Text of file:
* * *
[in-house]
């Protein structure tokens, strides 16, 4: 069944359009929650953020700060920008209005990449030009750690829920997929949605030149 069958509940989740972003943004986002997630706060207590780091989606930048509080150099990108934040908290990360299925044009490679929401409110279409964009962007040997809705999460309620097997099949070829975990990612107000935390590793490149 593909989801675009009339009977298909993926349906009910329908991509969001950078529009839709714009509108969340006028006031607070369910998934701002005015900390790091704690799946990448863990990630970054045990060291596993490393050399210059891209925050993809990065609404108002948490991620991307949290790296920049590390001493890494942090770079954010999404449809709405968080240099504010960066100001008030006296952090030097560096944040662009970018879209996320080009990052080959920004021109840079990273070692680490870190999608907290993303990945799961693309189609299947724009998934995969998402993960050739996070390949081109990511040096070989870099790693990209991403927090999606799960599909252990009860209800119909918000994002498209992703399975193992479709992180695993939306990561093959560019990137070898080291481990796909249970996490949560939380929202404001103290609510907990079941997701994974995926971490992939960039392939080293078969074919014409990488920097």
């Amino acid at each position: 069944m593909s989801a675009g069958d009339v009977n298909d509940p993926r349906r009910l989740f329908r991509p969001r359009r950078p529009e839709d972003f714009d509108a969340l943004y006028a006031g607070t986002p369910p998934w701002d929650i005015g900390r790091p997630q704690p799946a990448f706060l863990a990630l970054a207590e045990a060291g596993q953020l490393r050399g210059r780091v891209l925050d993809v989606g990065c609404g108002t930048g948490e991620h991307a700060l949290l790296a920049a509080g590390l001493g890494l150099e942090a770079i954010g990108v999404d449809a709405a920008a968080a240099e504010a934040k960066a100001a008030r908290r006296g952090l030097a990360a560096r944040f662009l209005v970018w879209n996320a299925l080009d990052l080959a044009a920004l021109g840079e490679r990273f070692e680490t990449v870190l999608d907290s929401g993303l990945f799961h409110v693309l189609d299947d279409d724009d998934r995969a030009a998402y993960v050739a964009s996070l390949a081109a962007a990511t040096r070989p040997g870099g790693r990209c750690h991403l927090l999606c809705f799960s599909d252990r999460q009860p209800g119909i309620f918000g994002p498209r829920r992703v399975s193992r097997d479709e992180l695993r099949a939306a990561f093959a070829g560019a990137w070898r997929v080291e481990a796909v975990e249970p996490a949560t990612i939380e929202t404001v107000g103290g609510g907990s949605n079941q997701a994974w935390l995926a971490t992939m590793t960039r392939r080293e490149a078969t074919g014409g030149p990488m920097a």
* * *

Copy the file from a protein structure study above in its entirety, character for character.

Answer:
[in-house]
């Protein structure tokens, strides 16, 4: 069944359009929650953020700060920008209005990449030009750690829920997929949605030149 069958509940989740972003943004986002997630706060207590780091989606930048509080150099990108934040908290990360299925044009490679929401409110279409964009962007040997809705999460309620097997099949070829975990990612107000935390590793490149 593909989801675009009339009977298909993926349906009910329908991509969001950078529009839709714009509108969340006028006031607070369910998934701002005015900390790091704690799946990448863990990630970054045990060291596993490393050399210059891209925050993809990065609404108002948490991620991307949290790296920049590390001493890494942090770079954010999404449809709405968080240099504010960066100001008030006296952090030097560096944040662009970018879209996320080009990052080959920004021109840079990273070692680490870190999608907290993303990945799961693309189609299947724009998934995969998402993960050739996070390949081109990511040096070989870099790693990209991403927090999606799960599909252990009860209800119909918000994002498209992703399975193992479709992180695993939306990561093959560019990137070898080291481990796909249970996490949560939380929202404001103290609510907990079941997701994974995926971490992939960039392939080293078969074919014409990488920097």
């Amino acid at each position: 069944m593909s989801a675009g069958d009339v009977n298909d509940p993926r349906r009910l989740f329908r991509p969001r359009r950078p529009e839709d972003f714009d509108a969340l943004y006028a006031g607070t986002p369910p998934w701002d929650i005015g900390r790091p997630q704690p799946a990448f706060l863990a990630l970054a207590e045990a060291g596993q953020l490393r050399g210059r780091v891209l925050d993809v989606g990065c609404g108002t930048g948490e991620h991307a700060l949290l790296a920049a509080g590390l001493g890494l150099e942090a770079i954010g990108v999404d449809a709405a920008a968080a240099e504010a934040k960066a100001a008030r908290r006296g952090l030097a990360a560096r944040f662009l209005v970018w879209n996320a299925l080009d990052l080959a044009a920004l021109g840079e490679r990273f070692e680490t990449v870190l999608d907290s929401g993303l990945f799961h409110v693309l189609d299947d279409d724009d998934r995969a030009a998402y993960v050739a964009s996070l390949a081109a962007a990511t040096r070989p040997g870099g790693r990209c750690h991403l927090l999606c809705f799960s599909d252990r999460q009860p209800g119909i309620f918000g994002p498209r829920r992703v399975s193992r097997d479709e992180l695993r099949a939306a990561f093959a070829g560019a990137w070898r997929v080291e481990a796909v975990e249970p996490a949560t990612i939380e929202t404001v107000g103290g609510g907990s949605n079941q997701a994974w935390l995926a971490t992939m590793t960039r392939r080293e490149a078969t074919g014409g030149p990488m920097a």